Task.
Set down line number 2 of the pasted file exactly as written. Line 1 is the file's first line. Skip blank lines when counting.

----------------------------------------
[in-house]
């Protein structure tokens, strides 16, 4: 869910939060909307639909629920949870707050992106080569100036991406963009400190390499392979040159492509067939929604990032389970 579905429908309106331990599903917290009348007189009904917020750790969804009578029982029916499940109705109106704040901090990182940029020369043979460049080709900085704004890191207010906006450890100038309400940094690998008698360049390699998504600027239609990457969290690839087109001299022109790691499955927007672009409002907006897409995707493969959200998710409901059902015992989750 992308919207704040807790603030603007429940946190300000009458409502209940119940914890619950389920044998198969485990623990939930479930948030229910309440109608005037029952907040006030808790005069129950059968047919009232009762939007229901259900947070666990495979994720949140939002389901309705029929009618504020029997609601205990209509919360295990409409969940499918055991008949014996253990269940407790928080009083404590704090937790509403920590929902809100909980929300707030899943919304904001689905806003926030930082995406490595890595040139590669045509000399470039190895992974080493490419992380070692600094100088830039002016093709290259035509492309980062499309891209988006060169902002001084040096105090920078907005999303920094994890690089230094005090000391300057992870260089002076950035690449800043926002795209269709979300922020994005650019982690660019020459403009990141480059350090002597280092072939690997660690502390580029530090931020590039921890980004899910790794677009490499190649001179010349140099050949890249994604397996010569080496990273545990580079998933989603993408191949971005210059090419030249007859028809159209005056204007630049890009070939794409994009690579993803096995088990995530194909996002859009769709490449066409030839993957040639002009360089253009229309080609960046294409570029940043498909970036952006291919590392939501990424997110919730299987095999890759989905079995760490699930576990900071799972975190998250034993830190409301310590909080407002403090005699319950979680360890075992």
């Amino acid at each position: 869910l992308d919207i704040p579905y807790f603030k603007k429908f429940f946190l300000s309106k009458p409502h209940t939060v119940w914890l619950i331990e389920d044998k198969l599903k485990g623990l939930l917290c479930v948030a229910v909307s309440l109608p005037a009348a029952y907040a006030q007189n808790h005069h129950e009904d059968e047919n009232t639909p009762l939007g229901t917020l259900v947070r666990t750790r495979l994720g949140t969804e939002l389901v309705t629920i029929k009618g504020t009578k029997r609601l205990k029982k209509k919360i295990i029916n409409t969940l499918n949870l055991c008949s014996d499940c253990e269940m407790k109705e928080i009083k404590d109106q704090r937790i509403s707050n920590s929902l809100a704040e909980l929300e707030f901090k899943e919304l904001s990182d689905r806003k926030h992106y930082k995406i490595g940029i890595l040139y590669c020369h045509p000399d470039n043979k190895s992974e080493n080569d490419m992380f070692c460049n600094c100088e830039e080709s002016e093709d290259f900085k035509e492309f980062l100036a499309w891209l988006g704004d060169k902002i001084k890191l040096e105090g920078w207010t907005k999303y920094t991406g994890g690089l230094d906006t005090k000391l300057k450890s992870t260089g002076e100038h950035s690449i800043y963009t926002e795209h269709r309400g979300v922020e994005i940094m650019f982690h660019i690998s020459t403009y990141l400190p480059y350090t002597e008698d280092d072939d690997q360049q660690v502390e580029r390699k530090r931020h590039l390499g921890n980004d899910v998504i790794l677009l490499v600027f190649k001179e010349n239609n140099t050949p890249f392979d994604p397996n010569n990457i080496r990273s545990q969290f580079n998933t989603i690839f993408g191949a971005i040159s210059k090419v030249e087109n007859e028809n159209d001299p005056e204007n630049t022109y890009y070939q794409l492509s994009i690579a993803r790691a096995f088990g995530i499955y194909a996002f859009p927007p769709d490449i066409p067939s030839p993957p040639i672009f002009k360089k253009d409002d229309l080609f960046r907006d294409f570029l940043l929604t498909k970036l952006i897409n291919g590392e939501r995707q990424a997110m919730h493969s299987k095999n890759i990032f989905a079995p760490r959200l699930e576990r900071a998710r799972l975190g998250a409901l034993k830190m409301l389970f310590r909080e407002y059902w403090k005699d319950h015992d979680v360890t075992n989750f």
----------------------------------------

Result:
């Protein structure tokens, strides 16, 4: 869910939060909307639909629920949870707050992106080569100036991406963009400190390499392979040159492509067939929604990032389970 579905429908309106331990599903917290009348007189009904917020750790969804009578029982029916499940109705109106704040901090990182940029020369043979460049080709900085704004890191207010906006450890100038309400940094690998008698360049390699998504600027239609990457969290690839087109001299022109790691499955927007672009409002907006897409995707493969959200998710409901059902015992989750 992308919207704040807790603030603007429940946190300000009458409502209940119940914890619950389920044998198969485990623990939930479930948030229910309440109608005037029952907040006030808790005069129950059968047919009232009762939007229901259900947070666990495979994720949140939002389901309705029929009618504020029997609601205990209509919360295990409409969940499918055991008949014996253990269940407790928080009083404590704090937790509403920590929902809100909980929300707030899943919304904001689905806003926030930082995406490595890595040139590669045509000399470039190895992974080493490419992380070692600094100088830039002016093709290259035509492309980062499309891209988006060169902002001084040096105090920078907005999303920094994890690089230094005090000391300057992870260089002076950035690449800043926002795209269709979300922020994005650019982690660019020459403009990141480059350090002597280092072939690997660690502390580029530090931020590039921890980004899910790794677009490499190649001179010349140099050949890249994604397996010569080496990273545990580079998933989603993408191949971005210059090419030249007859028809159209005056204007630049890009070939794409994009690579993803096995088990995530194909996002859009769709490449066409030839993957040639002009360089253009229309080609960046294409570029940043498909970036952006291919590392939501990424997110919730299987095999890759989905079995760490699930576990900071799972975190998250034993830190409301310590909080407002403090005699319950979680360890075992």